This week’s Parasha, Bo, contains the last 3 of the ten plagues: Locusts, Darkness, Slaying of the 1st Born. But the plagues themselves, as powerful as they are, take a back seat to the dramatic confrontation between Moses and Pharaoh. With each successive plague, Moses speaks truth to power and becomes more insistent that Pharaoh free the Israelites. Pharaoh, in turn becomes more intransigent.
Now there are some sticky theological issues in our parasha: particularly the fact that God “hardens Pharaoh’s heart” so that the deck is stacked against him. It is very clear that, although the dialogue takes place between Moses and Pharaoh, it is really a standoff between God and the King of Egypt who was perceived to be a god. The fight that takes place therefore, is as much a cautionary tale against idolatry as it is a story about good triumphing over evil.
One of the key questions that must be pondered when looking at the story of Moses is why he feels compelled to leave a life of comfort in Pharaoh’s court and set out on the path of leadership. We read in the beginning chapters of Exodus how Moses’ consciousness was awakened when he witnessed an Egyptian taskmaster beating a Hebrew slave. The text reads (Exodus 2:11-12)
“It happened in those days that Moses grew up and went out among his kinfolk and observed their burdens; and he saw and Egyptian man striking a Hebrew man – one of his brothers. He looked all around him, and when he saw that there was no man, he struck the Egyptian and buried him in the sand.”
There is a commentary on the words: “He looked all around him and saw that there was no man…”. The rabbis asked what this means. Was he making sure that there were no witnesses so he could get away with his act? Or was something else going on? One school of thought teaches that Moses realized that, if he didn’t act to prevent this act of brutality, no one else would. He was called by circumstances to stand up and act – he had no choice.
Throughout his life, a key aspect of Moses’ character is that he speaks out when he sees injustice. He challenges God on several occasions when God is so angry with the Israelites that God wants to destroy them all and start over again. Moses convinces God not to do so. There are also times when Moses confronts his people with anger and chastisement.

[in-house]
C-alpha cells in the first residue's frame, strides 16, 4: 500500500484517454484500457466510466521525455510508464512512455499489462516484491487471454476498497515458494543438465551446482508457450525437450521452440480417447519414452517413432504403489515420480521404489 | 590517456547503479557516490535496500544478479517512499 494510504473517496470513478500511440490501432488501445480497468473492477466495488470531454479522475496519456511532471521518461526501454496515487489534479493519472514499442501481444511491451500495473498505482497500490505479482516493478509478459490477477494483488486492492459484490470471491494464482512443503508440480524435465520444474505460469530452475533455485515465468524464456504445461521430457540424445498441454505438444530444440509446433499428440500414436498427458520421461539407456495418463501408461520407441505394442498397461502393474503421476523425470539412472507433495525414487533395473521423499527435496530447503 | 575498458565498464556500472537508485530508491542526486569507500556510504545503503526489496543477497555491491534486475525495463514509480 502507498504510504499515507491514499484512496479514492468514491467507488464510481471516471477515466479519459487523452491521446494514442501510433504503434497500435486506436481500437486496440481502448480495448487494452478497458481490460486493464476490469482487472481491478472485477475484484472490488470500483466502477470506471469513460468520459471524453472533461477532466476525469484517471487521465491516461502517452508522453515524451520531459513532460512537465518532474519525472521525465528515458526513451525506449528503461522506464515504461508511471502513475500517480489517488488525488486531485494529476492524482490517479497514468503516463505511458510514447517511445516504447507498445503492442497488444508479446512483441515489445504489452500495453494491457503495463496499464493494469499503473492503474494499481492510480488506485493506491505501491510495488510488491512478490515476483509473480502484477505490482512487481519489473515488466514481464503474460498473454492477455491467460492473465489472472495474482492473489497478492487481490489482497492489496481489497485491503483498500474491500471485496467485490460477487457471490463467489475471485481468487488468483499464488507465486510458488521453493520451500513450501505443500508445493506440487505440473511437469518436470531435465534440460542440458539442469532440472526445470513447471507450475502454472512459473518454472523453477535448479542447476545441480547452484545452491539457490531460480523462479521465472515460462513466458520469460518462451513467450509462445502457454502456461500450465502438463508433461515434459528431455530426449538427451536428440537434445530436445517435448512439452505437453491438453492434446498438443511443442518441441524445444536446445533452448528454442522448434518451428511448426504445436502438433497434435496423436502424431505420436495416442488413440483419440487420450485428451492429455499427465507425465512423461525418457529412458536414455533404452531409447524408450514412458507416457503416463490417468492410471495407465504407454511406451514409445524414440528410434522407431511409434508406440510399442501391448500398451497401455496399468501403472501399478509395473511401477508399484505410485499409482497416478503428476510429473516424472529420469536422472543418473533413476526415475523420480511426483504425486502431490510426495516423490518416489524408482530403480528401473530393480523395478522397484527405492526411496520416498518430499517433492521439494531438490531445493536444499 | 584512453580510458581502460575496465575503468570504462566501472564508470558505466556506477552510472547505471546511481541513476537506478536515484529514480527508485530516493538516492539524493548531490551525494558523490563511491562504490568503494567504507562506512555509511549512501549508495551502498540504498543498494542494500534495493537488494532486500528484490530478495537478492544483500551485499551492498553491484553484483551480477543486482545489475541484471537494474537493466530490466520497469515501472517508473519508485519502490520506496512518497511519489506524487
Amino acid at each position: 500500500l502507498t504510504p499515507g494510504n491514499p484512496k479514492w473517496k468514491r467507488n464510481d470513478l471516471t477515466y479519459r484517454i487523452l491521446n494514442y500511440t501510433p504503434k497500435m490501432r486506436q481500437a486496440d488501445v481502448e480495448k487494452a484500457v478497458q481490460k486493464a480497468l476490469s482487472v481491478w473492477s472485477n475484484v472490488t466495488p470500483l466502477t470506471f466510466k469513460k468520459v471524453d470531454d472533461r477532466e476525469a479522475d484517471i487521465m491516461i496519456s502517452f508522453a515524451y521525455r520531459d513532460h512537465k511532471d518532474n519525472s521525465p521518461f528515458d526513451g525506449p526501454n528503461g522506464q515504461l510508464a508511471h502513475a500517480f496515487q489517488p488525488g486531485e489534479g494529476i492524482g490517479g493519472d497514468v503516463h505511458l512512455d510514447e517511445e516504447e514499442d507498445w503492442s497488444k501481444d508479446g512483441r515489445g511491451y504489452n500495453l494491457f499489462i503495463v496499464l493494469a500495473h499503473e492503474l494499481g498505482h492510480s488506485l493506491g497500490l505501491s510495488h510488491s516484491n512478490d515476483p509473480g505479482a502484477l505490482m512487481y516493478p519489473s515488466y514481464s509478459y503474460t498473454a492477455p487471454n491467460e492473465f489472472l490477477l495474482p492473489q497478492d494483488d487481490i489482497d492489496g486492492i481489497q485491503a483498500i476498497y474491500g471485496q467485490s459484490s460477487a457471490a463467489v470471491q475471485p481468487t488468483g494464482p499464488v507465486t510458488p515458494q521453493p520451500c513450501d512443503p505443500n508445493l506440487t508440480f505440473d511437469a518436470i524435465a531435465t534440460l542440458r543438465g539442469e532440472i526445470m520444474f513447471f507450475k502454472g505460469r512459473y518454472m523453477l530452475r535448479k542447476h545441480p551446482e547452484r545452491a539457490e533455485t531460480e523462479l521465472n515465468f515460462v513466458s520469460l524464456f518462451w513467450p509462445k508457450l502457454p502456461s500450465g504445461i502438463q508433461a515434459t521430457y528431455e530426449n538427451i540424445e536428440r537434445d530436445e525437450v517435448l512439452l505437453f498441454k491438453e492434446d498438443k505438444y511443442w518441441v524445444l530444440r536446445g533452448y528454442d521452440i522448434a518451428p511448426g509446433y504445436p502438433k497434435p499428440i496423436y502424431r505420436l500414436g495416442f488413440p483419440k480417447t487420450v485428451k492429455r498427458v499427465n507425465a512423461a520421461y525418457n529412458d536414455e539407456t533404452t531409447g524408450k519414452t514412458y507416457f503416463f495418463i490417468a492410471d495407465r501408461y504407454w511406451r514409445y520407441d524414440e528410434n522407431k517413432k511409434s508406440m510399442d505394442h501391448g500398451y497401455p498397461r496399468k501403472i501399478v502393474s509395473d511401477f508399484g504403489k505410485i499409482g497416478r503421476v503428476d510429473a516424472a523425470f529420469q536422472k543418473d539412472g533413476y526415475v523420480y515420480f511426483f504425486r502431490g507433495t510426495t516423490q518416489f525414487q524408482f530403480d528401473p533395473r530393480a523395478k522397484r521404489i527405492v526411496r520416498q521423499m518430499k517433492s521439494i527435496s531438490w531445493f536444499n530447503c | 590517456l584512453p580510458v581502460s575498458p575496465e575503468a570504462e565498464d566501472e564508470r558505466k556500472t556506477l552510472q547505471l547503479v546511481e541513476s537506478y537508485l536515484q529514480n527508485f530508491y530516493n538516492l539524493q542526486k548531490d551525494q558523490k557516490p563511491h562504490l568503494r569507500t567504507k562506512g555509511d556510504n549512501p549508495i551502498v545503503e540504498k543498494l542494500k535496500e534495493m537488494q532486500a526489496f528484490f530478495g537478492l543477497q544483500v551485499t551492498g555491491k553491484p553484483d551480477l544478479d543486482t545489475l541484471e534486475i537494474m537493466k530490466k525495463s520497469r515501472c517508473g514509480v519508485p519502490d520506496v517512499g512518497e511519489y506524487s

Our prophets received the mantle of leadership from Moses. Our prophetic texts are filled with recrimination. The role of the prophet is to call out inequities, falsehoods and corruption whenever they appear. The prophets were independent of political affiliation. They were God’s voice in a world that was increasingly corrupt and they spoke out when leaders abused their power and their people.
Of course, we no longer live in a prophetic age. And yet, the Torah teaches us that, just as the prophets received the mantle of leadership from Moses, we, too are called - when we see injustice- that we have no choice but to speak out. In particular, the commandment “You shall not oppress the stranger, for you know the heart of the stranger, for you were strangers in the land of Egypt” appears no less than 36 times in the Torah. Judaism has both inherited and passed along to each successive generation the call to take action against injustice. We have a long tradition of activism. In our nation, Jews have been on the front lines of the battles for Civil and Voting Rights, worker’s rights, the Women’s Movement, anti- War Protests, Environmentalism and many, many other movements for social change.
It is for this reason that so many national Jewish organizations including all branches of the Reform Movement, The Anti-Defamation League, The Movement for Conservative Judaism, American Jewish World Service, HIAS, the National Council of Jewish Women, the Orthodox Union and Rabbinical Council of America; as well the Jewish Community Relations Council here in Denver, and many congregations including the lay and professional leadership of Temple Emanuel have spoken out against the recent Presidential Executive Order on Refugees and Immigration that was enacted this past week. In the document that we circulated within our community yesterday we wrote the following:
“We, the lay and professional leadership of Temple Emanuel in Denver, CO, believe that it is imperative that our nation be secure and that all our citizens live without fear and in peace. We also acknowledge that the sad reality of terrorism and brutality experienced over the past two and a half decades has taught us that we must be ever-vigilant as we protect our nation.
At the same time, we also believe in human dignity and basic values. Our Torah teaches that all people are created in the Divine image (Genesis 1:26-27). Real dangers arise when entire groups of people are set apart and identified as potential threats simply because of their religious beliefs and countries of origin. It is for this reason that we join with the leadership of the Union for Reform Judaism (URJ) and many other national Jewish organizations, as well as the Colorado Jewish Community Relations Council, in condemning the recent Presidential Executive Order that that bans citizens from seven predominantly Muslim countries from entering the United States.”